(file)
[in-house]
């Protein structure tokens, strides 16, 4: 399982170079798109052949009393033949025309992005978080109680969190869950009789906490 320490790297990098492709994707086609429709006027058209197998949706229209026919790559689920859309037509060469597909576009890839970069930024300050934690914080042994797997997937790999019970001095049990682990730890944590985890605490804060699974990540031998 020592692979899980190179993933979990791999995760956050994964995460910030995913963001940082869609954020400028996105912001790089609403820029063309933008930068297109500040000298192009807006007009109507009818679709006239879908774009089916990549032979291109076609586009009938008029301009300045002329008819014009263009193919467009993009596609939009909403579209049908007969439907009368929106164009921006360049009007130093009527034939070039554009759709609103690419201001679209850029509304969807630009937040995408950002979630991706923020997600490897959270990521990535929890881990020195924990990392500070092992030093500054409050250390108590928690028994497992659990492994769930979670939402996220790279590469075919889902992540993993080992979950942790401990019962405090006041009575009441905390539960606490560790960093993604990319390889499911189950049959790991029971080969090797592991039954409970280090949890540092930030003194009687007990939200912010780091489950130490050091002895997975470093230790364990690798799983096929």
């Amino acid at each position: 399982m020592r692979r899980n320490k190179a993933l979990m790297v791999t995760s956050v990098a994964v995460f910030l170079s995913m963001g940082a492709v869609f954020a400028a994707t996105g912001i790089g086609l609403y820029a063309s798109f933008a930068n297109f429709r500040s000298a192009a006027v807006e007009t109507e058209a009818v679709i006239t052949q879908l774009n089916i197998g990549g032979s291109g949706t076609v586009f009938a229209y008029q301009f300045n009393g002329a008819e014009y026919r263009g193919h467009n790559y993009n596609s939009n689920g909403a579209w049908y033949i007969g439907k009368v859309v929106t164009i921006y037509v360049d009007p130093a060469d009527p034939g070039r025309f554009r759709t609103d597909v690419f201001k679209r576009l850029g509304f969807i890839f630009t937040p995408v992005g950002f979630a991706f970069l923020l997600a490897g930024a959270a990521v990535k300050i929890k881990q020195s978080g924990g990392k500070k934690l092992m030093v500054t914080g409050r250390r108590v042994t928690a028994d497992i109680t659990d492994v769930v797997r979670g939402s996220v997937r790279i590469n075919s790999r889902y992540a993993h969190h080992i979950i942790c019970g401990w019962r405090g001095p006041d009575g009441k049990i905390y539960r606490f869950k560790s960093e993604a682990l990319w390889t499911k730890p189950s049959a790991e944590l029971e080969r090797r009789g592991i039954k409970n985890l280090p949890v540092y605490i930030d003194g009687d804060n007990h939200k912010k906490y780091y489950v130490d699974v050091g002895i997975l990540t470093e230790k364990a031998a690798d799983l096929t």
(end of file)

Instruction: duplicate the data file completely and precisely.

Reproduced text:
[in-house]
């Protein structure tokens, strides 16, 4: 399982170079798109052949009393033949025309992005978080109680969190869950009789906490 320490790297990098492709994707086609429709006027058209197998949706229209026919790559689920859309037509060469597909576009890839970069930024300050934690914080042994797997997937790999019970001095049990682990730890944590985890605490804060699974990540031998 020592692979899980190179993933979990791999995760956050994964995460910030995913963001940082869609954020400028996105912001790089609403820029063309933008930068297109500040000298192009807006007009109507009818679709006239879908774009089916990549032979291109076609586009009938008029301009300045002329008819014009263009193919467009993009596609939009909403579209049908007969439907009368929106164009921006360049009007130093009527034939070039554009759709609103690419201001679209850029509304969807630009937040995408950002979630991706923020997600490897959270990521990535929890881990020195924990990392500070092992030093500054409050250390108590928690028994497992659990492994769930979670939402996220790279590469075919889902992540993993080992979950942790401990019962405090006041009575009441905390539960606490560790960093993604990319390889499911189950049959790991029971080969090797592991039954409970280090949890540092930030003194009687007990939200912010780091489950130490050091002895997975470093230790364990690798799983096929």
């Amino acid at each position: 399982m020592r692979r899980n320490k190179a993933l979990m790297v791999t995760s956050v990098a994964v995460f910030l170079s995913m963001g940082a492709v869609f954020a400028a994707t996105g912001i790089g086609l609403y820029a063309s798109f933008a930068n297109f429709r500040s000298a192009a006027v807006e007009t109507e058209a009818v679709i006239t052949q879908l774009n089916i197998g990549g032979s291109g949706t076609v586009f009938a229209y008029q301009f300045n009393g002329a008819e014009y026919r263009g193919h467009n790559y993009n596609s939009n689920g909403a579209w049908y033949i007969g439907k009368v859309v929106t164009i921006y037509v360049d009007p130093a060469d009527p034939g070039r025309f554009r759709t609103d597909v690419f201001k679209r576009l850029g509304f969807i890839f630009t937040p995408v992005g950002f979630a991706f970069l923020l997600a490897g930024a959270a990521v990535k300050i929890k881990q020195s978080g924990g990392k500070k934690l092992m030093v500054t914080g409050r250390r108590v042994t928690a028994d497992i109680t659990d492994v769930v797997r979670g939402s996220v997937r790279i590469n075919s790999r889902y992540a993993h969190h080992i979950i942790c019970g401990w019962r405090g001095p006041d009575g009441k049990i905390y539960r606490f869950k560790s960093e993604a682990l990319w390889t499911k730890p189950s049959a790991e944590l029971e080969r090797r009789g592991i039954k409970n985890l280090p949890v540092y605490i930030d003194g009687d804060n007990h939200k912010k906490y780091y489950v130490d699974v050091g002895i997975l990540t470093e230790k364990a031998a690798d799983l096929t």